Ultrasound for the drowning heart, Part 1

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When should you have a high index of suspicion for cardiac tamponade?

You are working in the emergency department when you see a 52-year-old female present with several days of dyspnea and fatigue. She states that over the past few days she has felt increasingly short of breath in her daily activities, and today became short of breath even with rest. She notes that one week ago she had an aortic valve replacement for aortic stenosis. After the surgery she initially felt better. In addition to the recent surgery she has a history of smoking, coronary artery disease and hypertension. On review of system denies chest pain, cough, fevers and palpitations.


On physical exam, she is resting comfortably in bed. Her temperature is 98.6°F, blood pressure is 127/94, heart rate is 102 beats per minute, she is breathing 18 times a minute, with a pulse oximetry of 97% on room air. Heart and breath sounds are slightly distant, but otherwise normal. You do not appreciate jugular venous pulsations, but note 1+ symmetric lower extremity pitting edema. EKG is notable only for sinus tachycardia.

You start your workup with a chest x-ray, basic labs, d-dimer, and cardiac biomarkers. Lung fields are clear on chest radiograph, and her d-dimer returns slightly elevated with otherwise normal labs. You quickly add on a CT chest after updating the patient, and move on to see another patient.

While awaiting CT your patient’s nurse comes to find you concerned that the patient now has mild confusion and hypotension. You return to her bedside to see that her blood pressure and heart rate are 82/58 and 123, respectively. You ask the nurse to pressure bag in a liter of fluids, and you perform a bedside cardiac ultrasound. The ultrasound shows a moderate sized pericardial effusion with right ventricular free wall diastolic collapse, a hyperdynamic left ventricle and a plethoric IVC.


Given the clinical picture and supportive findings on ultrasound, you make a diagnosis of cardiac tamponade. Your patient’s blood pressure and heart rate normalize after the fluids so you activate the cath lab for immediate pericardiocentesis.


Pearls and Pitfalls

  • Tamponade physiology occurs when increased pericardial pressure impairs right heart filling, this then causes reduced left ventricular preload and cardiac output.
  • Clinicians should have a high index of suspicion for cardiac tamponade in patients with chest trauma, pericarditis, cancer, recent myocardial infarction and recent interventions (for example central line placement, heart surgery).
  • Classic physical exam findings of friction rub, muffled heart sounds and jugular venous distension are not sensitive enough to rule out the diagnosis.

Ultrasound is the primary imaging modality for cardiac tamponade, as one can identify not only a pericardial effusion, but also evidence of hemodynamic compromise including:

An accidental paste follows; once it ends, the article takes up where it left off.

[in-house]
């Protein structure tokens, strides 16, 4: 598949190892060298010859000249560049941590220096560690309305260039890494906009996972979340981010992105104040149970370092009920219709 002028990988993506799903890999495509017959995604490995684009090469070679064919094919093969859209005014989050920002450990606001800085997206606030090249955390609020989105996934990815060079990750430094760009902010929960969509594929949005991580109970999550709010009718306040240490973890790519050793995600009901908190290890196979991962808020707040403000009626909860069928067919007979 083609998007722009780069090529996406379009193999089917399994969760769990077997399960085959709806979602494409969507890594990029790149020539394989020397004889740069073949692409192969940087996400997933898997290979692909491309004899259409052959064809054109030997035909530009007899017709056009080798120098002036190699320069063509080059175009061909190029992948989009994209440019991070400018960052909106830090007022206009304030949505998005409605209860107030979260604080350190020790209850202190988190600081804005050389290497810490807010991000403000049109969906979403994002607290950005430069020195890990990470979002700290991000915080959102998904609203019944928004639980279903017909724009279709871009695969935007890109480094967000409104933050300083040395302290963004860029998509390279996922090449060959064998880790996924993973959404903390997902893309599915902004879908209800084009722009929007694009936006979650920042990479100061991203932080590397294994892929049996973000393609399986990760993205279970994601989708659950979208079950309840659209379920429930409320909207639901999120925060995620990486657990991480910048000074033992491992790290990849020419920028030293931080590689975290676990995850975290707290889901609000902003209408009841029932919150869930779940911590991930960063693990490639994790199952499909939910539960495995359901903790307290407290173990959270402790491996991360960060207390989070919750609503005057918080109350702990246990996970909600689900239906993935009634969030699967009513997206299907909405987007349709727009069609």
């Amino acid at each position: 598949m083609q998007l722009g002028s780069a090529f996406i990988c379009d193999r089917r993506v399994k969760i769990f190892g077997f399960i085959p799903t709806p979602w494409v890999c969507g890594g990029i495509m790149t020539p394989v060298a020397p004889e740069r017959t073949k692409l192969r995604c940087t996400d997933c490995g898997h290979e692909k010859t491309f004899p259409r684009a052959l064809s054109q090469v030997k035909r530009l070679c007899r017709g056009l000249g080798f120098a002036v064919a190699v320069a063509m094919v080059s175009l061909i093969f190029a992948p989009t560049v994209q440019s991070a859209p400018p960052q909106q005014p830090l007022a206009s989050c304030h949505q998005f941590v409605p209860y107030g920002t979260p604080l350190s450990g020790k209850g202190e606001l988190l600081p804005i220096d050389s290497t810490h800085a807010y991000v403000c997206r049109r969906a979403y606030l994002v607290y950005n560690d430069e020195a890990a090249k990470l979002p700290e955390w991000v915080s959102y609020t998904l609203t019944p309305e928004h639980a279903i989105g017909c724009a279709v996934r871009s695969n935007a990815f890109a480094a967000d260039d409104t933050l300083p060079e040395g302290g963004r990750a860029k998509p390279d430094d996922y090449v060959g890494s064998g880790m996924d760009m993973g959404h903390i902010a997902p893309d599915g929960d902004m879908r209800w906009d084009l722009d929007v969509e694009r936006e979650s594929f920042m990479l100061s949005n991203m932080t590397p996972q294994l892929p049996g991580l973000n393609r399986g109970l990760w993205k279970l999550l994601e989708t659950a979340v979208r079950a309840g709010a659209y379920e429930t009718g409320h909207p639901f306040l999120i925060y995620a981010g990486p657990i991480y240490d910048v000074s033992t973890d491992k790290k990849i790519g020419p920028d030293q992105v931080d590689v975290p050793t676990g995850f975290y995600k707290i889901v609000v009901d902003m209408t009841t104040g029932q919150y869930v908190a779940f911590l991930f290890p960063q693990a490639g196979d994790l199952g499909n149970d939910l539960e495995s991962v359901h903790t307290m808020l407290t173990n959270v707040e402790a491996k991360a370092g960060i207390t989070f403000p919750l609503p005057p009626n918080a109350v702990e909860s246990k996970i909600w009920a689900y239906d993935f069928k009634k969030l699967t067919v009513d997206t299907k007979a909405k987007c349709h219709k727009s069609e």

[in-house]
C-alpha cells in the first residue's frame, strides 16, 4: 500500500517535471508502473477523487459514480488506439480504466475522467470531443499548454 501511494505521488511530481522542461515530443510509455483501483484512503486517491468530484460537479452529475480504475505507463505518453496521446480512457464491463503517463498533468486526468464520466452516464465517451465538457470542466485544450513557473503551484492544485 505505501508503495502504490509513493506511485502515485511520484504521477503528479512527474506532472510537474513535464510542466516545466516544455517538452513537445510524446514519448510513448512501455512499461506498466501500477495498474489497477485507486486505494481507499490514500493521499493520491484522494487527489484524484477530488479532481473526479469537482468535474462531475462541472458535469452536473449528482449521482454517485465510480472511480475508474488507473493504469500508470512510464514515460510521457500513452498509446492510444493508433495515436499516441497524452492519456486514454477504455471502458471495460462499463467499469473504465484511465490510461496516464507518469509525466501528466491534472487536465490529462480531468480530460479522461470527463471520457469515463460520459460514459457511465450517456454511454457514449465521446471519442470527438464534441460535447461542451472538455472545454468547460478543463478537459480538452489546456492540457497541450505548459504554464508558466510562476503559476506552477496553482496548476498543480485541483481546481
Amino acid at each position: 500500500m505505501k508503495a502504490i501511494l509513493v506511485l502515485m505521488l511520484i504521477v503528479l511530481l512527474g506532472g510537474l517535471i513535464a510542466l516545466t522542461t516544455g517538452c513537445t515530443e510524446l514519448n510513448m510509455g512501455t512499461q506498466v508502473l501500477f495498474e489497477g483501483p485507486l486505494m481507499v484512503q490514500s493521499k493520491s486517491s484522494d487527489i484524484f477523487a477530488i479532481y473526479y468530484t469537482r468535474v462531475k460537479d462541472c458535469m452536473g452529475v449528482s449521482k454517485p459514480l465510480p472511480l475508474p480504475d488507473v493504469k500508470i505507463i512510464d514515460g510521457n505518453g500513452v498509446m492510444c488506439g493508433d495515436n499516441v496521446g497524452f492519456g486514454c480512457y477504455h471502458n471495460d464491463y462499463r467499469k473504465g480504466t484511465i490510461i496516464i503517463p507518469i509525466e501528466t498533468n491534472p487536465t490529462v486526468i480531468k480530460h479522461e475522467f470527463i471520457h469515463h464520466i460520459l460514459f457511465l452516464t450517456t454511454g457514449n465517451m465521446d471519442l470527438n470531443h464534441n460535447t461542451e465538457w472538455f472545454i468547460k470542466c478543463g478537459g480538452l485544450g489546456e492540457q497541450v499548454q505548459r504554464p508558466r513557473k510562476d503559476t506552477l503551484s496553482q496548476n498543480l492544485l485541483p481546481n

• Impaired right atrial and right ventricular filling with paradoxical free wall motion. This is seen as systolic collapse of the right atrium, which is an early finding, and diastolic collapse of the right ventricle which is a highly specific finding. See Image 1.
  • A plethoric IVC with minimal respiratory variation from elevated right heart pressures. See Image 2.
    Cardiac Tamponade Image 2

    Long axis view of a plethoric IVC.

  • Pericardial and adjacent pleural fluid can appear similar on ultrasound. By examining the relationship of the fluid to the descending thoracic aorta, pericardial effusion (between heart and aorta) can be readily differentiated from an adjacent pleural effusion (posterior to aorta) on the parasternal long-axis view. See Image 3.
    Cardiac Tamponade Image 3

    Parasternal long axis view of the heart. Again we see the right (A) and left (B) ventricles and a pericardial effusion (*) surrounding the heart. The arrow points to the descending thoracic aorta which serves as a landmark to differentiate pericardial versus pleural effusion.

  • A more advanced ultrasound technique includes evaluating for valvular pulsus paradoxus. This is done by assessing pulse wave Doppler inflow velocities through the mitral valve. Mitral inflow velocity is measured in an apical four-chamber view by placing the pulse wave Doppler gate just distal to the mitral valve in the left ventricle. Peak velocities are measured during inspiration and expiration. Variation in velocities >25% from expiration to inspiration is abnormal and seen with tamponade physiology.
  • While tamponade is ultimately a clinical diagnosis, the above ultrasonographic findings are helpful in identifying subclinical tamponade.


Supplemental video: Cardiac tamponade. Note the pericardial effusion and right ventricular diastolic collapse.


Frances Russell, MD, FACEP is an Associate Professor of Emergency Medicine and Co-Director of Clinical Ultrasound at Indiana University School of Medicine in Indianapolis, IN.


Nicholas Saltarelli, MD is an Emergency Ultrasound Fellow at Indiana University School of Medicine in Indianapolis, IN.

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